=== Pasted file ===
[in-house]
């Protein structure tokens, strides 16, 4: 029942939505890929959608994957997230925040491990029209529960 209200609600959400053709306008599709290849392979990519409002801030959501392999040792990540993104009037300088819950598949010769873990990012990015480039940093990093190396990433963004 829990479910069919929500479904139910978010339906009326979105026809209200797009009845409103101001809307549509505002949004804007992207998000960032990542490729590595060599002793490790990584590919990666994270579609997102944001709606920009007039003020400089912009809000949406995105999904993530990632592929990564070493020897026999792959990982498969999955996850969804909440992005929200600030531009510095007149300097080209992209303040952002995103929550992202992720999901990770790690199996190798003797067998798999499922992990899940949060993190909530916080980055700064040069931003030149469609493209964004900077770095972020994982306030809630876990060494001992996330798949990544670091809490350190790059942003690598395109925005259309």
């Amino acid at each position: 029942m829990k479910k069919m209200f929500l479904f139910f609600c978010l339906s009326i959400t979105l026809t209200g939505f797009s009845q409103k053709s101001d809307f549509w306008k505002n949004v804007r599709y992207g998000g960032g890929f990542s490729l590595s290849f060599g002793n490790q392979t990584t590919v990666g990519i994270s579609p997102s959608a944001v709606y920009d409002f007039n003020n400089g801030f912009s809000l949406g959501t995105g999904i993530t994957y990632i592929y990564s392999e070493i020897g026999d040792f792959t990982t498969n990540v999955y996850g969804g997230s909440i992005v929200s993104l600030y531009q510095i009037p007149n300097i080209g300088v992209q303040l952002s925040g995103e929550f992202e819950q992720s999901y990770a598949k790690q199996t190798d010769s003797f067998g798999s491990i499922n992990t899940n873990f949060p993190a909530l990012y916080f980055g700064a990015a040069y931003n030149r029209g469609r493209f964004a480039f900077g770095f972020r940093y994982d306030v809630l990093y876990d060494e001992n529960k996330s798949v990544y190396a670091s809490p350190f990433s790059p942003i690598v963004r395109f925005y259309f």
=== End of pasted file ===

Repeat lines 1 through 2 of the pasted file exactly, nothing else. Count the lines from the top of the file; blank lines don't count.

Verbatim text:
[in-house]
């Protein structure tokens, strides 16, 4: 029942939505890929959608994957997230925040491990029209529960 209200609600959400053709306008599709290849392979990519409002801030959501392999040792990540993104009037300088819950598949010769873990990012990015480039940093990093190396990433963004 829990479910069919929500479904139910978010339906009326979105026809209200797009009845409103101001809307549509505002949004804007992207998000960032990542490729590595060599002793490790990584590919990666994270579609997102944001709606920009007039003020400089912009809000949406995105999904993530990632592929990564070493020897026999792959990982498969999955996850969804909440992005929200600030531009510095007149300097080209992209303040952002995103929550992202992720999901990770790690199996190798003797067998798999499922992990899940949060993190909530916080980055700064040069931003030149469609493209964004900077770095972020994982306030809630876990060494001992996330798949990544670091809490350190790059942003690598395109925005259309």